The Whiskey Priest is the solo project of the Sad Accordions’ Seth Woods, who uses the alternative moniker as an outlet to showcase disused songs, enjoying a degree of success already with Wave and Cloud in 2010. Now he’s back with a seven-track mini-album, full of little quirks that gives this new collection an edge. Highlights include the beautiful ‘The Wages of Sin’, which is gorgeous, and the slow-burner of ‘The Ballad of the Whiskey Priest’, which starts out very traditional before these muffled electronic beats take over.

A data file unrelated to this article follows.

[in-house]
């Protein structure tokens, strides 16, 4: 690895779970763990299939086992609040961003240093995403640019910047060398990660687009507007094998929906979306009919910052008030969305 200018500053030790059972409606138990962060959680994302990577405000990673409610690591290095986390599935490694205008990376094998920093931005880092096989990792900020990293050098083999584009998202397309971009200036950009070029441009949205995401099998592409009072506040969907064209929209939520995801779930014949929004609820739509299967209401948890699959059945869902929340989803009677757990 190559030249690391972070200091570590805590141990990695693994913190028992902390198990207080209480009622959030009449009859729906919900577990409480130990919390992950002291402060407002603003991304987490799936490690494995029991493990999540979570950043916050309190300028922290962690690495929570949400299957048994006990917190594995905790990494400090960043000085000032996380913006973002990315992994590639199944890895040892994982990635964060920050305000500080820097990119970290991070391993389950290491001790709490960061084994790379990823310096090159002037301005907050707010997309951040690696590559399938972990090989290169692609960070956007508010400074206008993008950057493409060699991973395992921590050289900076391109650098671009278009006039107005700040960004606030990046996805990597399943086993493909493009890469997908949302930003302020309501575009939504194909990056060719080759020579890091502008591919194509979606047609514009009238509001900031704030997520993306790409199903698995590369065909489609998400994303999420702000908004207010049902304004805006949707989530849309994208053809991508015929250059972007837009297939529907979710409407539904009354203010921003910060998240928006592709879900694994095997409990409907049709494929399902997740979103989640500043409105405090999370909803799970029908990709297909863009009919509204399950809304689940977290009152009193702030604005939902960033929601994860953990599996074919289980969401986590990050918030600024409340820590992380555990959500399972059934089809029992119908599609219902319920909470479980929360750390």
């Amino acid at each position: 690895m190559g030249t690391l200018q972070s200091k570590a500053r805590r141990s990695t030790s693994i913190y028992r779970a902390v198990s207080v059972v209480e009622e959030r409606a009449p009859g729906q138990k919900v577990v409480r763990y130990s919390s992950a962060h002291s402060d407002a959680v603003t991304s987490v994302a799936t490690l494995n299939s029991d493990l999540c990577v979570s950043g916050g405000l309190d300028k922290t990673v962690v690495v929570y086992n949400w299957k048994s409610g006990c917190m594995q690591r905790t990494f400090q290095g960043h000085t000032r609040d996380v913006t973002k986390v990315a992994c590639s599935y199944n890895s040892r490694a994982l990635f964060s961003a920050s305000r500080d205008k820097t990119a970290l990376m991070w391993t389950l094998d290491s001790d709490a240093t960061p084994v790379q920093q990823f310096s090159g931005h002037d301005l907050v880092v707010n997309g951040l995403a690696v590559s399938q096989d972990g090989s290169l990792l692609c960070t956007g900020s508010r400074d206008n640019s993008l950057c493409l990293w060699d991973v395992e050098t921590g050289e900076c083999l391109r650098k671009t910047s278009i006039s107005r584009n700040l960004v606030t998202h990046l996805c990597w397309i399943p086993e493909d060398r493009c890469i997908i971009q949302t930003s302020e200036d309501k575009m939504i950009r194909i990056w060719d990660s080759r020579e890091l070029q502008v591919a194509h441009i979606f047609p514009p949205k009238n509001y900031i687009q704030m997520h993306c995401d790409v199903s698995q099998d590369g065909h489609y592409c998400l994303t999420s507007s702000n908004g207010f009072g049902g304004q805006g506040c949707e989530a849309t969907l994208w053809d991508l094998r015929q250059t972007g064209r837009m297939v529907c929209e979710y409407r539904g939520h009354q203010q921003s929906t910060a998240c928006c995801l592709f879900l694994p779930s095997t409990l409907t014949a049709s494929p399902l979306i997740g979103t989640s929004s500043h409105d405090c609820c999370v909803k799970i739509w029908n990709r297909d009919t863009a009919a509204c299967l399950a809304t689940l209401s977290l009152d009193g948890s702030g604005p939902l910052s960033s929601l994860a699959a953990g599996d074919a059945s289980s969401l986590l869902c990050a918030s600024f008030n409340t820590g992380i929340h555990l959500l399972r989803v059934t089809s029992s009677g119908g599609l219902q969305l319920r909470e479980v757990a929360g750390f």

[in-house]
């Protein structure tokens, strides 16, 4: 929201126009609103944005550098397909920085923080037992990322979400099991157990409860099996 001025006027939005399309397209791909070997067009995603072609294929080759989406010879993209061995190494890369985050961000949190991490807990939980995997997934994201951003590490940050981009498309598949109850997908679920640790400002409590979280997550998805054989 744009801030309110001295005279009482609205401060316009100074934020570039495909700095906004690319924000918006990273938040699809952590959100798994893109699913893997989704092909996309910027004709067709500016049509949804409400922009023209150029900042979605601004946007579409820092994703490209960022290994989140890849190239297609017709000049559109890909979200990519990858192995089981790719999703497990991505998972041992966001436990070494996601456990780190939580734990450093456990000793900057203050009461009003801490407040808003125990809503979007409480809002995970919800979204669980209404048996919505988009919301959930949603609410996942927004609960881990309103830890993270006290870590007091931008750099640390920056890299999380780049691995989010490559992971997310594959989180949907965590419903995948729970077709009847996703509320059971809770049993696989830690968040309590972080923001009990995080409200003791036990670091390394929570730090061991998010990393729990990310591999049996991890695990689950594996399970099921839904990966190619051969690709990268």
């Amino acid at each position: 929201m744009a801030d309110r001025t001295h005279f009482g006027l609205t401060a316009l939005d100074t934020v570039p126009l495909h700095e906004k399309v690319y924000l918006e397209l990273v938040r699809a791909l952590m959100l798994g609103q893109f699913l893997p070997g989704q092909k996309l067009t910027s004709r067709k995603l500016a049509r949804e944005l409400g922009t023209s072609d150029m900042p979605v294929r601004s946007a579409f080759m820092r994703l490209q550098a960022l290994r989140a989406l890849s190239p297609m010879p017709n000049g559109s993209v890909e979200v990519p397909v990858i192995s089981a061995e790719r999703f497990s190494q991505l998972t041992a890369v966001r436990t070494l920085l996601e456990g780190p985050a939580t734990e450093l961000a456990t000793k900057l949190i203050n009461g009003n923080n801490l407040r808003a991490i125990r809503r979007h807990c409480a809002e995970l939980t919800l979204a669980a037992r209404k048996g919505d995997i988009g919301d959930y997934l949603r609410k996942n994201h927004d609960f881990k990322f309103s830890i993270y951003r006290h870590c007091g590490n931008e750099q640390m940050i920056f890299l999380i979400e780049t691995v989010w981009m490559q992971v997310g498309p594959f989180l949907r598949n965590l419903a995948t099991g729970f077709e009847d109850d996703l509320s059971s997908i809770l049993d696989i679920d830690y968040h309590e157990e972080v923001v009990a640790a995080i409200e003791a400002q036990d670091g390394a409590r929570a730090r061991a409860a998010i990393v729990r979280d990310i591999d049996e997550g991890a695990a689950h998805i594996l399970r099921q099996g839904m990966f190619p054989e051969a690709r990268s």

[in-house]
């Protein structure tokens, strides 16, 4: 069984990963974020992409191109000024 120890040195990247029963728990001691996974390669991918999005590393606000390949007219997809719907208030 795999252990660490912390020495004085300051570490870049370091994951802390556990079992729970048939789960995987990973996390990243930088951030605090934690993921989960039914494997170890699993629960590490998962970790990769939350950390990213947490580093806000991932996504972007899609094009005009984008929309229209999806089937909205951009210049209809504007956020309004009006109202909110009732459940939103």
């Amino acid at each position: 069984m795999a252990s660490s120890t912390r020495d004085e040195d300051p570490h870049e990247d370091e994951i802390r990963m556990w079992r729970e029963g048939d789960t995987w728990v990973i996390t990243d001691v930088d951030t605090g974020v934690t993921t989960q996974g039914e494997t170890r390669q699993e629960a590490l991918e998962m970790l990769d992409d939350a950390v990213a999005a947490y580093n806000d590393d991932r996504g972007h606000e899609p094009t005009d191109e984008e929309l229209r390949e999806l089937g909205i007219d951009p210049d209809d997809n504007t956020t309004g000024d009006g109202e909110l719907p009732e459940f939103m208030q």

Lyrically it’s all about the emphatic statements. ‘Watch Me Tessaract’ claims that “blue skies are back again but they’re never to stay and I’m just trying to warn you” whilst The Sparrows evokes the kind of “I am the thunder” and “I am the desert” lines that have been tried and tested. Woods gets away with it though, thanks to the conviction that comes across in his voice. What a voice it is too. There’s plenty of gravel and plenty of range.
Without the voice it’s not quite as captivating. Where the album falls down is its instrumental moments. The title track that starts the album feels like a waste and whilst ‘Borderlands at Night’ sounds nice there’s only so much of its six minutes you can take. On the whole though, this is a satisfying slice of Americana. There’s enough of a mix of good songcraft and little tweaks to the sound here and there that make this an engaging and worthwhile listen.
Words: Max Raymond